A study published in the April 19, 2010 online issue of the medical journal Pediatrics urges public health authorities to study dangers of dissolvable nicotine products whose candy-like appearance and added flavoring may entice young children and cause accidental poisoning.
Manufacturers market dissolvable nicotine products as an alternative to traditional cigarettes or cigars. They are hard pellets made of finely ground tobacco and nicotine flavored with mint, cinnamon or other flavor and meant to dissolve in the mouth.
By analyzing 2006-2008 records from the National Poison Data System, compiled by the American Association of Poison Control Centers, study researchers found 13,705 cases of ingestion of tobacco products, 70% of which involved infants under the age of one. Cigarettes were the most common cause of the poisoning, smokeless products came second and were increasing in occurrence.
Researchers expressed concern over flavored products such as Camel Orbs, Sticks and Strips.
The study compared packaging of two products in a photograph, Camel Orbs, which is currently in test marketing by R.J. Reynolds, and the product Tic Tac® to illustrate the similarities.
According to the study, ingestion of as little as 1 mg of nicotine by a small child can produce symptoms such as nausea and vomiting. Severe toxic effects of nicotine ingestion may include weakness, convulsions, unresponsiveness and impaired respiration and ultimately may lead to respiratory arrest and death.
“The estimated minimal lethal pediatric dose is 1.0 mg of nicotine per kilogram of body weight,” the study said. A kilogram is equal to about 2.2 pounds.
Camel Orbs, which according to the promotional literature contains 1 mg of nicotine per pellet, as well as Camel Sticks with 3.1 mg of nicotine per stick and Camel Strips with 0.6 mg of nicotine per strip.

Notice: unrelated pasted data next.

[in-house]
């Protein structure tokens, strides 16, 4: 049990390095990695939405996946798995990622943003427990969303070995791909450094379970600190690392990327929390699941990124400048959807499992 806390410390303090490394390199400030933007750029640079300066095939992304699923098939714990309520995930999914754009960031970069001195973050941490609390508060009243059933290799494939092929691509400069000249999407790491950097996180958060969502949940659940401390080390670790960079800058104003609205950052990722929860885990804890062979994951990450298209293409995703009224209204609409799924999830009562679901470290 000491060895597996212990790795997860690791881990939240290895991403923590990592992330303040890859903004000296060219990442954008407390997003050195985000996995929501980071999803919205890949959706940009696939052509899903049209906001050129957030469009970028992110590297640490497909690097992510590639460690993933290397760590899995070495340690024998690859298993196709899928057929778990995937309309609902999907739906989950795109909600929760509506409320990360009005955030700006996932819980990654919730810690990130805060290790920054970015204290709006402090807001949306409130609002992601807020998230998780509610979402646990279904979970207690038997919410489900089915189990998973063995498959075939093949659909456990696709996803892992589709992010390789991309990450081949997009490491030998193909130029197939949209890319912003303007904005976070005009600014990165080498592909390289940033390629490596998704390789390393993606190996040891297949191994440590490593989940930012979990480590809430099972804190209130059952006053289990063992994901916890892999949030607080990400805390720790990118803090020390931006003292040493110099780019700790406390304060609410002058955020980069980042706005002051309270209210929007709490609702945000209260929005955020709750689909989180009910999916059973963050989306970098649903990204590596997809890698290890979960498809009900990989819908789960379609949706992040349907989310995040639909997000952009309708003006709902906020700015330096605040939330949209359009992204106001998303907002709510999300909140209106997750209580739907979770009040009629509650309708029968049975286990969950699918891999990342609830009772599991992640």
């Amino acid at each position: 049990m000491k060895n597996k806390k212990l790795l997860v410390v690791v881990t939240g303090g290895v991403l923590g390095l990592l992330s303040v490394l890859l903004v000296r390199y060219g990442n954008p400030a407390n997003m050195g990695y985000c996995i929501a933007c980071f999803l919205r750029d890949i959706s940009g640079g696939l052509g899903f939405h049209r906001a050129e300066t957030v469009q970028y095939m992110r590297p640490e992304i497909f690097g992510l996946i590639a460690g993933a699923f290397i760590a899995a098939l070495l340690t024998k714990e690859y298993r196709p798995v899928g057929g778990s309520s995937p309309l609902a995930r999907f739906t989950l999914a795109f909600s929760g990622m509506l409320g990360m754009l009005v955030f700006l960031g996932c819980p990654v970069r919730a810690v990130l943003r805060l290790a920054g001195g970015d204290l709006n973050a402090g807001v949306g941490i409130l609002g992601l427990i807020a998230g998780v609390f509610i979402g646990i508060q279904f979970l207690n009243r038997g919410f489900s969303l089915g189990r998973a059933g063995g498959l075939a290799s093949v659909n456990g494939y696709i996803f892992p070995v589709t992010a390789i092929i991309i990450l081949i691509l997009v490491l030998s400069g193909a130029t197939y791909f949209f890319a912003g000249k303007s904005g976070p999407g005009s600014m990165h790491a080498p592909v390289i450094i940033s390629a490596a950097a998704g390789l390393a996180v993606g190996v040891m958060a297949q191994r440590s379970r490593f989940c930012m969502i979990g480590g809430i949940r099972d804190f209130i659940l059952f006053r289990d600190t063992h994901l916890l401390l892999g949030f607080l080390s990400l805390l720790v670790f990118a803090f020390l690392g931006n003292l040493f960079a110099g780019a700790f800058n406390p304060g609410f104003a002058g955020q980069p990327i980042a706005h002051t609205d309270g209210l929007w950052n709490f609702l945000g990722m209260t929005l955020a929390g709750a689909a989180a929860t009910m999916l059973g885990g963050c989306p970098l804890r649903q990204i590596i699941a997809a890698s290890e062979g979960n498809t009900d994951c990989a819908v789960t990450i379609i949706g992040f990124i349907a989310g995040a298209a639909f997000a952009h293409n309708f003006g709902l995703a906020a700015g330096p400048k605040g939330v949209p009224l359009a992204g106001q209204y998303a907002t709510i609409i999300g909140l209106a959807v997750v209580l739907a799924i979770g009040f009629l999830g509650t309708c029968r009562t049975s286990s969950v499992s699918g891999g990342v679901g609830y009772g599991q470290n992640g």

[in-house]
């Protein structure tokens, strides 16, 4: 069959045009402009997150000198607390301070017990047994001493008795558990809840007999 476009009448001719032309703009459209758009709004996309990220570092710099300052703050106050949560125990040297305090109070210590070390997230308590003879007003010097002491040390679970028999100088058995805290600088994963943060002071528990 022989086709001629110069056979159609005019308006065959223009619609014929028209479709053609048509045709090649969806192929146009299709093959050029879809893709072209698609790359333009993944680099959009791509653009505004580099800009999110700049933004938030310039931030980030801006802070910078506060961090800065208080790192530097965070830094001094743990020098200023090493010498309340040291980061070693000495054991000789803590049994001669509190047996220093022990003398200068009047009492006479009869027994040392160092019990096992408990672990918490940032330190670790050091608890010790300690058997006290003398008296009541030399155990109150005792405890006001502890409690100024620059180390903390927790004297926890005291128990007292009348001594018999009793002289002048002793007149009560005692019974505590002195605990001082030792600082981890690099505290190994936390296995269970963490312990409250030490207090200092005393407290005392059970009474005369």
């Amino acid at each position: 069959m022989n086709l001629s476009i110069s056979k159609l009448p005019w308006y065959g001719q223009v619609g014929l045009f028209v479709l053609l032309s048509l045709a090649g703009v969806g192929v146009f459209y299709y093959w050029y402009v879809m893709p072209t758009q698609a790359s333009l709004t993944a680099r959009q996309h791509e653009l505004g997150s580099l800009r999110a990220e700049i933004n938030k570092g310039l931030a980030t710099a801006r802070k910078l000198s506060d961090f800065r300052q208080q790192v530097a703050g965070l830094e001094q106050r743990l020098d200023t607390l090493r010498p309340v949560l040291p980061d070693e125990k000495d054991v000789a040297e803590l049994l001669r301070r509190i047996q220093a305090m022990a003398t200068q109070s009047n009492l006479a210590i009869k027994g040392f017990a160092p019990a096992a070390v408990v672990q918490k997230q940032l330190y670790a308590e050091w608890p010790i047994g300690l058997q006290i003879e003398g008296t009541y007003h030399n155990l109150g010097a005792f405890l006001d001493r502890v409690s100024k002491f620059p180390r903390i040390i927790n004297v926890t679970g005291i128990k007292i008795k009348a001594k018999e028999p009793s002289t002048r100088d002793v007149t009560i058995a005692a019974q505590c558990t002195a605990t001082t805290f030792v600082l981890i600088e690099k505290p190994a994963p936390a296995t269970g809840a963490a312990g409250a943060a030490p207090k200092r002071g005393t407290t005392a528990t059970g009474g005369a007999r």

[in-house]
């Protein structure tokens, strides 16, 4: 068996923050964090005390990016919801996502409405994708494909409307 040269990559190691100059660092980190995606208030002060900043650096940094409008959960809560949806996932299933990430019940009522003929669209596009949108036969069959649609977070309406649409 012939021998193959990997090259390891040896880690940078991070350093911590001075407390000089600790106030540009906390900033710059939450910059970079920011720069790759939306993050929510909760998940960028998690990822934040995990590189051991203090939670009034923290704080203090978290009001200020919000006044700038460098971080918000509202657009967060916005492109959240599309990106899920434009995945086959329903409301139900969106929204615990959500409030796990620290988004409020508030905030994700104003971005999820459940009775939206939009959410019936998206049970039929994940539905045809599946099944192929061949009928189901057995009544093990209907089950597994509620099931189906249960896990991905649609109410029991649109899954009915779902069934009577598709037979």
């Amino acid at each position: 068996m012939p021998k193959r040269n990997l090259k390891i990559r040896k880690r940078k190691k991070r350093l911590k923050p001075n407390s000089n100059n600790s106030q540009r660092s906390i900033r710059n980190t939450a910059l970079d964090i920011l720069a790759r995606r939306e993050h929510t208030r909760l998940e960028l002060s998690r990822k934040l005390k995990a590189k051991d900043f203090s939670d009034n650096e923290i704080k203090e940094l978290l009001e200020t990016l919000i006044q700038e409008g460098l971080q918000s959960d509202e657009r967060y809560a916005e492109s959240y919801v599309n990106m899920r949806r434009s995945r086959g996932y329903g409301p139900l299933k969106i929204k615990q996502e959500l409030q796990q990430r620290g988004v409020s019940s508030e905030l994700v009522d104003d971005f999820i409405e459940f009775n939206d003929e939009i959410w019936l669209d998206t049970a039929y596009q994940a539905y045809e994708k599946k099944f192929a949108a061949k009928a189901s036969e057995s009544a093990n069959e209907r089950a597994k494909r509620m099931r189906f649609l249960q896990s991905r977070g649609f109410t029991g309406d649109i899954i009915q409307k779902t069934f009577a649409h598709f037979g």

In a letter to Margaret Hamburg, Commissioner of the U.S. Food and Drug Administration (FDA), U.S. Senator Frank Lautenberg, of New Jersey, expressed concern regarding dissolvable tobacco products, such as Camel Orbs, Sticks and Strips. He urged the FDA to remove these products from the market until they knew more of their effect on young children and teenagers.
“When a tobacco product that looks like candy is potentially deadly to children, government needs to act,” said Lautenberg in a press release. “These tobacco candies could hook a new generation of teenagers. We need to consider clearing them from store shelves until the effect on young children and teenagers is better understood.”
R.J. Reynolds Tobacco Company released a statement denouncing the study, saying that there are many other products, such as cosmetics and dietary supplements, responsible for more accidental deaths than tobacco product ingestions.
“Tobacco products, along with many other types of goods, need to be kept out of the hands of children,” the release said.
The company says it has prevented accidental ingestion of its products by child resistant packaging in accordance with Consumer Product Safety Commission (CPSC) guidelines and printing the statement, “Keep out of reach of children” on the packaging.
Paul L. Perito, Chairman, President and COO of Star Scientific who produces Stonewall Hard Snuff® and Ariva®, wrote a blistering press release accusing study authors of selectively examining and reporting data from the 2006-2008 annual reports of the American Association of Poison Control Centers.
“These products have been on the market for almost nine years – which hardly makes them "novel" – and in that time, we have not encountered one case of nicotine "poisoning" of a child,” Perito said. “Ariva® and Stonewall® are blister-packaged for exactly this reason – to prevent to the extent possible access to our products by toddlers and children.”